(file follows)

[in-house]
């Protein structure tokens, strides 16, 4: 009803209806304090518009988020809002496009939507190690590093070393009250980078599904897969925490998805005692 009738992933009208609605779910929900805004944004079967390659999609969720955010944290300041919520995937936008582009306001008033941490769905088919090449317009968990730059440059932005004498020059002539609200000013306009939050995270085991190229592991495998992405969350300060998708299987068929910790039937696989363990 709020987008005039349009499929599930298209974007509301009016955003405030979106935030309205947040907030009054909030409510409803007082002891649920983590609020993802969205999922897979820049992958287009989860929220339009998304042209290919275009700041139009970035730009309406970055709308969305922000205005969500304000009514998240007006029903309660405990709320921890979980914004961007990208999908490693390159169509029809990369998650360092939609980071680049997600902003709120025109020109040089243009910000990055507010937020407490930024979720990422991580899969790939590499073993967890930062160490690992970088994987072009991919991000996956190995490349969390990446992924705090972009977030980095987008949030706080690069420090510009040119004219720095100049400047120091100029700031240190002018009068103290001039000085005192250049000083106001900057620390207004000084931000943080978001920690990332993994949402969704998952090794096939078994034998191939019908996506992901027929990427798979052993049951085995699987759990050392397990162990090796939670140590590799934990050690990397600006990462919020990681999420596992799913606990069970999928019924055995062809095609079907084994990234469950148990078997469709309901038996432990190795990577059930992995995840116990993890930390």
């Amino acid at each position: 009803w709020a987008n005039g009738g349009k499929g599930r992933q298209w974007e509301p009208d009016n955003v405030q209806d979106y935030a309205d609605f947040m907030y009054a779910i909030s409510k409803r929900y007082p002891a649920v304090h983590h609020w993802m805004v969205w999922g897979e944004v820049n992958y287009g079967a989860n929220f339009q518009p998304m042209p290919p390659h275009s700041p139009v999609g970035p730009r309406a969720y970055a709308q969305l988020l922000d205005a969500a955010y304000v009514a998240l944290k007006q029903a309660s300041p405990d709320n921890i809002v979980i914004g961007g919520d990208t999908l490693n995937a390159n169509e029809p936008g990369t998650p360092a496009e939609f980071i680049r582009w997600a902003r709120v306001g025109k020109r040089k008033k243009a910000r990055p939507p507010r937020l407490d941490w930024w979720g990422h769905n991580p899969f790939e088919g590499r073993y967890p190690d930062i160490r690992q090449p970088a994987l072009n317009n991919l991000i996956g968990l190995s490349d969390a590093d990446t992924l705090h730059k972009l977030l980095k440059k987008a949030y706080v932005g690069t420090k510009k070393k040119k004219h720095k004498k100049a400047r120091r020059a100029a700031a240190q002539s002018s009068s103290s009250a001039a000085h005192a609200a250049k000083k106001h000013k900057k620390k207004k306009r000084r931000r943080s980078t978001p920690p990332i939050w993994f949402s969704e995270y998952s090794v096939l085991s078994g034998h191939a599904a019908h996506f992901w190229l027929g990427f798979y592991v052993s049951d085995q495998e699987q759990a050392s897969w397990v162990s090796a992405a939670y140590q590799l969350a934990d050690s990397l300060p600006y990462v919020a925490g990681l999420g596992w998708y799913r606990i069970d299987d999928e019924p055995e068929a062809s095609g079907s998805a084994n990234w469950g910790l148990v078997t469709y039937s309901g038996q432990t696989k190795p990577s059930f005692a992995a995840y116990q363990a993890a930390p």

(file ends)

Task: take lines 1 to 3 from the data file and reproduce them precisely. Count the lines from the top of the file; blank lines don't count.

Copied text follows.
[in-house]
């Protein structure tokens, strides 16, 4: 009803209806304090518009988020809002496009939507190690590093070393009250980078599904897969925490998805005692 009738992933009208609605779910929900805004944004079967390659999609969720955010944290300041919520995937936008582009306001008033941490769905088919090449317009968990730059440059932005004498020059002539609200000013306009939050995270085991190229592991495998992405969350300060998708299987068929910790039937696989363990 709020987008005039349009499929599930298209974007509301009016955003405030979106935030309205947040907030009054909030409510409803007082002891649920983590609020993802969205999922897979820049992958287009989860929220339009998304042209290919275009700041139009970035730009309406970055709308969305922000205005969500304000009514998240007006029903309660405990709320921890979980914004961007990208999908490693390159169509029809990369998650360092939609980071680049997600902003709120025109020109040089243009910000990055507010937020407490930024979720990422991580899969790939590499073993967890930062160490690992970088994987072009991919991000996956190995490349969390990446992924705090972009977030980095987008949030706080690069420090510009040119004219720095100049400047120091100029700031240190002018009068103290001039000085005192250049000083106001900057620390207004000084931000943080978001920690990332993994949402969704998952090794096939078994034998191939019908996506992901027929990427798979052993049951085995699987759990050392397990162990090796939670140590590799934990050690990397600006990462919020990681999420596992799913606990069970999928019924055995062809095609079907084994990234469950148990078997469709309901038996432990190795990577059930992995995840116990993890930390």
């Amino acid at each position: 009803w709020a987008n005039g009738g349009k499929g599930r992933q298209w974007e509301p009208d009016n955003v405030q209806d979106y935030a309205d609605f947040m907030y009054a779910i909030s409510k409803r929900y007082p002891a649920v304090h983590h609020w993802m805004v969205w999922g897979e944004v820049n992958y287009g079967a989860n929220f339009q518009p998304m042209p290919p390659h275009s700041p139009v999609g970035p730009r309406a969720y970055a709308q969305l988020l922000d205005a969500a955010y304000v009514a998240l944290k007006q029903a309660s300041p405990d709320n921890i809002v979980i914004g961007g919520d990208t999908l490693n995937a390159n169509e029809p936008g990369t998650p360092a496009e939609f980071i680049r582009w997600a902003r709120v306001g025109k020109r040089k008033k243009a910000r990055p939507p507010r937020l407490d941490w930024w979720g990422h769905n991580p899969f790939e088919g590499r073993y967890p190690d930062i160490r690992q090449p970088a994987l072009n317009n991919l991000i996956g968990l190995s490349d969390a590093d990446t992924l705090h730059k972009l977030l980095k440059k987008a949030y706080v932005g690069t420090k510009k070393k040119k004219h720095k004498k100049a400047r120091r020059a100029a700031a240190q002539s002018s009068s103290s009250a001039a000085h005192a609200a250049k000083k106001h000013k900057k620390k207004k306009r000084r931000r943080s980078t978001p920690p990332i939050w993994f949402s969704e995270y998952s090794v096939l085991s078994g034998h191939a599904a019908h996506f992901w190229l027929g990427f798979y592991v052993s049951d085995q495998e699987q759990a050392s897969w397990v162990s090796a992405a939670y140590q590799l969350a934990d050690s990397l300060p600006y990462v919020a925490g990681l999420g596992w998708y799913r606990i069970d299987d999928e019924p055995e068929a062809s095609g079907s998805a084994n990234w469950g910790l148990v078997t469709y039937s309901g038996q432990t696989k190795p990577s059930f005692a992995a995840y116990q363990a993890a930390p």